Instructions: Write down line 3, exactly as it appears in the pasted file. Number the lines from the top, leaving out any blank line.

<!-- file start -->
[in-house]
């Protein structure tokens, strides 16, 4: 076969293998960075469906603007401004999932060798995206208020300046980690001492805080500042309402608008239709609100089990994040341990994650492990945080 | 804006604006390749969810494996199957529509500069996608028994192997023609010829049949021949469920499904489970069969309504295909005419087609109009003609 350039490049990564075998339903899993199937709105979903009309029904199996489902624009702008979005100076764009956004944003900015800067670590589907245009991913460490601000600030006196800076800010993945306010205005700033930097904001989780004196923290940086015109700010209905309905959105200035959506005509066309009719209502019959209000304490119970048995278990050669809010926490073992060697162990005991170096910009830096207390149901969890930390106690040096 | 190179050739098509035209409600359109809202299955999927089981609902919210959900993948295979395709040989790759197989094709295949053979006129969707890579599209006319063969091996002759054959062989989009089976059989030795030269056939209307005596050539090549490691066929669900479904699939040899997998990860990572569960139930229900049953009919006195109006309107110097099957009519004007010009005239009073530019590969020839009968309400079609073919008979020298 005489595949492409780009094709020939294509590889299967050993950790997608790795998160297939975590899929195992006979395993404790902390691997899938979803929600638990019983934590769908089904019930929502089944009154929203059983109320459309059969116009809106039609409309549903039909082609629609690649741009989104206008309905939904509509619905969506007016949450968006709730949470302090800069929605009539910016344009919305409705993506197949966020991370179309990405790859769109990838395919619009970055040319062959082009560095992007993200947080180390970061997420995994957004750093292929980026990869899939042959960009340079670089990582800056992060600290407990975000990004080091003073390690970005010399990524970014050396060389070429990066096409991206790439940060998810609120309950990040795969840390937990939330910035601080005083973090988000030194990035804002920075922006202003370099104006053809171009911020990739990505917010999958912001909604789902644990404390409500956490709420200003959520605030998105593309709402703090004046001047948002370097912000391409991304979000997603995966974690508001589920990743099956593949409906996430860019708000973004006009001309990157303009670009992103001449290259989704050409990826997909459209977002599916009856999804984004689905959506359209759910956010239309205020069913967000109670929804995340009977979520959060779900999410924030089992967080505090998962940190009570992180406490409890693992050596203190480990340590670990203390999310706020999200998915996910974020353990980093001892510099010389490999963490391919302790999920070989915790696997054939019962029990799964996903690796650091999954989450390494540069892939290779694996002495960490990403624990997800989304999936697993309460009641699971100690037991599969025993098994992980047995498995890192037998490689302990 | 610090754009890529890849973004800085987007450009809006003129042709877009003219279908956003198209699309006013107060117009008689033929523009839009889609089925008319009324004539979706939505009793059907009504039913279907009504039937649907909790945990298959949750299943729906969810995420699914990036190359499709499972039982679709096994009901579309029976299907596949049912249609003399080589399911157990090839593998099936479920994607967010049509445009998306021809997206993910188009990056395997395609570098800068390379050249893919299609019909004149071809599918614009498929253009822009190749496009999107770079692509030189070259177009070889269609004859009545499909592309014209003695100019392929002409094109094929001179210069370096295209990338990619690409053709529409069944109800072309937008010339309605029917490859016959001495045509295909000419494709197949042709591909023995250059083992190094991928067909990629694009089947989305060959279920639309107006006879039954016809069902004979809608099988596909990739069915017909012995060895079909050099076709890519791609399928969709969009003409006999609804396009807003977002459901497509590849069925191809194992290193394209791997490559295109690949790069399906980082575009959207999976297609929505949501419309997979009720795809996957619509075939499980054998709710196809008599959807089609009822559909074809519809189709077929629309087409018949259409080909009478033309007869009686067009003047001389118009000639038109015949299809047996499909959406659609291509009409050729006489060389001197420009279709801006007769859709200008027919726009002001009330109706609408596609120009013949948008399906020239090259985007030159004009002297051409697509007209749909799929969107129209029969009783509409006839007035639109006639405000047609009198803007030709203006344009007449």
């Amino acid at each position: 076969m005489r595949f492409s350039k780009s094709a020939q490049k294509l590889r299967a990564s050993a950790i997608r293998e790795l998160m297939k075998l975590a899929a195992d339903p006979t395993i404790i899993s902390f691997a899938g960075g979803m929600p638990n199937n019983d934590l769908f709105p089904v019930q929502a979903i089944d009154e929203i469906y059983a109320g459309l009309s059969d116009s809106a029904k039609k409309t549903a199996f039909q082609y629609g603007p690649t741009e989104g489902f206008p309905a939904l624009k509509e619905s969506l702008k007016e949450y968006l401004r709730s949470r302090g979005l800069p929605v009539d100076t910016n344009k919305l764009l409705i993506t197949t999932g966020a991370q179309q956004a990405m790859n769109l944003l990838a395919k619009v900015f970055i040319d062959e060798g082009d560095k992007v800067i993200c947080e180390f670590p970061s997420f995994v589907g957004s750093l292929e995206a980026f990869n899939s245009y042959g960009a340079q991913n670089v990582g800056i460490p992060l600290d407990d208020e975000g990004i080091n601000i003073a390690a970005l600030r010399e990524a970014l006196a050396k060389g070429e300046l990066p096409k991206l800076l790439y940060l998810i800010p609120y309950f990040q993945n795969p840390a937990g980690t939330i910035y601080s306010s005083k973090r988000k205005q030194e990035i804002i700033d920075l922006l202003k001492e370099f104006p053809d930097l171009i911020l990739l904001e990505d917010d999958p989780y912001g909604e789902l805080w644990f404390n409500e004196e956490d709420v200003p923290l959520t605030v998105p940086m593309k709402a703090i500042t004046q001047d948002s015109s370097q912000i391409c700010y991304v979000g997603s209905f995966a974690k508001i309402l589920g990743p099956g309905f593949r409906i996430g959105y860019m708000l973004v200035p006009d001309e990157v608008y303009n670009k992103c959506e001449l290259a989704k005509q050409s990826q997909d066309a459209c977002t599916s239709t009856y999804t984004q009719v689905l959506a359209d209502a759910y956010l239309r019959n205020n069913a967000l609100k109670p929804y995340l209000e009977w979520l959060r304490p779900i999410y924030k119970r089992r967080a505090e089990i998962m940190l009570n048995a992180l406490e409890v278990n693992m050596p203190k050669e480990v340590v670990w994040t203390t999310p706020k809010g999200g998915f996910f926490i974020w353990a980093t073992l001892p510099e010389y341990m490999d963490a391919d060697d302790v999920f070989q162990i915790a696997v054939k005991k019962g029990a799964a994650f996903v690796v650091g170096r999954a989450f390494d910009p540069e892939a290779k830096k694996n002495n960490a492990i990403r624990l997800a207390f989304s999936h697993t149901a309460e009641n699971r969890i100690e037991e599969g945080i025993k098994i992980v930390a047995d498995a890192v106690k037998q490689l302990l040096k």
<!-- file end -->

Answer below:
């Amino acid at each position: 076969m005489r595949f492409s350039k780009s094709a020939q490049k294509l590889r299967a990564s050993a950790i997608r293998e790795l998160m297939k075998l975590a899929a195992d339903p006979t395993i404790i899993s902390f691997a899938g960075g979803m929600p638990n199937n019983d934590l769908f709105p089904v019930q929502a979903i089944d009154e929203i469906y059983a109320g459309l009309s059969d116009s809106a029904k039609k409309t549903a199996f039909q082609y629609g603007p690649t741009e989104g489902f206008p309905a939904l624009k509509e619905s969506l702008k007016e949450y968006l401004r709730s949470r302090g979005l800069p929605v009539d100076t910016n344009k919305l764009l409705i993506t197949t999932g966020a991370q179309q956004a990405m790859n769109l944003l990838a395919k619009v900015f970055i040319d062959e060798g082009d560095k992007v800067i993200c947080e180390f670590p970061s997420f995994v589907g957004s750093l292929e995206a980026f990869n899939s245009y042959g960009a340079q991913n670089v990582g800056i460490p992060l600290d407990d208020e975000g990004i080091n601000i003073a390690a970005l600030r010399e990524a970014l006196a050396k060389g070429e300046l990066p096409k991206l800076l790439y940060l998810i800010p609120y309950f990040q993945n795969p840390a937990g980690t939330i910035y601080s306010s005083k973090r988000k205005q030194e990035i804002i700033d920075l922006l202003k001492e370099f104006p053809d930097l171009i911020l990739l904001e990505d917010d999958p989780y912001g909604e789902l805080w644990f404390n409500e004196e956490d709420v200003p923290l959520t605030v998105p940086m593309k709402a703090i500042t004046q001047d948002s015109s370097q912000i391409c700010y991304v979000g997603s209905f995966a974690k508001i309402l589920g990743p099956g309905f593949r409906i996430g959105y860019m708000l973004v200035p006009d001309e990157v608008y303009n670009k992103c959506e001449l290259a989704k005509q050409s990826q997909d066309a459209c977002t599916s239709t009856y999804t984004q009719v689905l959506a359209d209502a759910y956010l239309r019959n205020n069913a967000l609100k109670p929804y995340l209000e009977w979520l959060r304490p779900i999410y924030k119970r089992r967080a505090e089990i998962m940190l009570n048995a992180l406490e409890v278990n693992m050596p203190k050669e480990v340590v670990w994040t203390t999310p706020k809010g999200g998915f996910f926490i974020w353990a980093t073992l001892p510099e010389y341990m490999d963490a391919d060697d302790v999920f070989q162990i915790a696997v054939k005991k019962g029990a799964a994650f996903v690796v650091g170096r999954a989450f390494d910009p540069e892939a290779k830096k694996n002495n960490a492990i990403r624990l997800a207390f989304s999936h697993t149901a309460e009641n699971r969890i100690e037991e599969g945080i025993k098994i992980v930390a047995d498995a890192v106690k037998q490689l302990l040096k």